Manoj Mitta, TNN | A
The miscarriage of justice has prompted 14 retired judges of SC and HCs across the country to appeal to President to turn 9 death penalties into life sentence.
NEW DELHI: They are on death row even after the Supreme Court admitted — not once but thrice — that the decisions awarding death sentences had been rendered per incurium (in ignorance). The miscarriage of justice has prompted 14 retired judges of the SC and high courts across the country to appeal to President Pranab Mukherjee to turn the capital punishment imposed on nine persons into life sentence.
Led by former SC judge P B Sawant, the 14 retired judges signed up separate letters to the President pointing out that the death sentences given to these nine persons by various two-judge benches of the SC were “contrary to the binding dictum of rarest of rare” propounded in the 1980 five-judge bench verdict in Bachan Singh vs State of Punjab.
The Bachan Singh prescription of weighing the circumstances relating to “the crime as well as the criminal” before pronouncing a death penalty was disregarded for the first time in 1995 in Ravji Ram Chandra vs State of Rajasthan where a two-judge bench ruled that it was “the nature and gravity of the crime but not the criminal, which are germane for consideration of appropriate punishment in a criminal trial.”
The Ravji approach of focusing on the aggravating circumstances (namely, the crime) at the expense of the mitigating circumstances (namely, the criminal) served as a precedent to at least six judgments, leading to the hanging of Ravji in 1996 and Surja Ram the following year. The erosion of the rarest-of-rare doctrine was finally decried by the SC in 2009 in Santosh Bariyar vs State of Maharashtra, followed by two more such correctives in 2010 and 2011. Earlier this year, the then President, Pratibha Patil, accepting the then home minister P Chidamabaram’s recommendation, commuted the death sentence to life in two of the seven cases, which had been guided by the Ravji verdict rather than the Bachan Singh verdict.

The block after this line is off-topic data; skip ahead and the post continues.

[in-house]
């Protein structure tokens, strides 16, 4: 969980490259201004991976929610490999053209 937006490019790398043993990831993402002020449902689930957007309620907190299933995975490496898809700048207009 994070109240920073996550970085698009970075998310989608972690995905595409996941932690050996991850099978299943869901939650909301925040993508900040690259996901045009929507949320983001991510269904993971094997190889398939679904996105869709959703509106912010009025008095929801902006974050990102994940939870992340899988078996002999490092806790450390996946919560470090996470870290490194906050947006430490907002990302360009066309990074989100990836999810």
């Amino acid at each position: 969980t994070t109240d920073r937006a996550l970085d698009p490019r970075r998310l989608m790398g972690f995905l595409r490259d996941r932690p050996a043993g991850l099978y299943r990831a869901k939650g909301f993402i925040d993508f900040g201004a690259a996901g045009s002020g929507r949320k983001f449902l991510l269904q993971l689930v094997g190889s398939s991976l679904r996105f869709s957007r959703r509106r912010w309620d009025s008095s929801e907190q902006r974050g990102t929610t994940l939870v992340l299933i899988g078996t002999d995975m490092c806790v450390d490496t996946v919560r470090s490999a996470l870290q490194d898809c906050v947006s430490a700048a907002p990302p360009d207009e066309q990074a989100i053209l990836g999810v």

Responding to a campaign launched by human rights lawyer Yug Mohit Chaudhry, the 14 retired judges, who include five former chief justices of HCs, wrote to the President to commute the capital punishment in the remaining five cases involving nine persons. The appeals from the retired judges were sent to the President on Friday. With the change of guard in the home ministry, all pending mercy petitions from death penalty convicts are due to be considered afresh by the new home, Sushilkumar Shinde.
In their appeals, the retired judges took pains to clarify that none of the cases in question involved crimes against the state. Further, the concerns raised in their appeals have nothing to do with the larger debate about the desirability of retaining the death sentence.
“Rather they pertain to the administration of the death penalty in a conscientious, fair and just manner,” the ex-judges said. “Executions of persons wrongly sentenced to death will severely undermine the credibility of the criminal justice system. This matter goes to the very heart of our Constitution because it involves the taking of lives by the state on the basis of judgments admitted to be erroneous by the Supreme Court.” Those who signed these unprecedented appeals also include Justices A P Shah, B A Khan, Bilal Nazki, P K Misra, S N Bhargava, B H Marlapalle, B G Kolse-Patil, Hosbet Suresh, Prabha Sridevan, K P Sivasubramaniam, Ranvir Sahai Verma, P C Jain and Panachand Jain.
- Justice A P Shah: India should join nations abolishing death penalty #musread (kractivist.wordpress.com)
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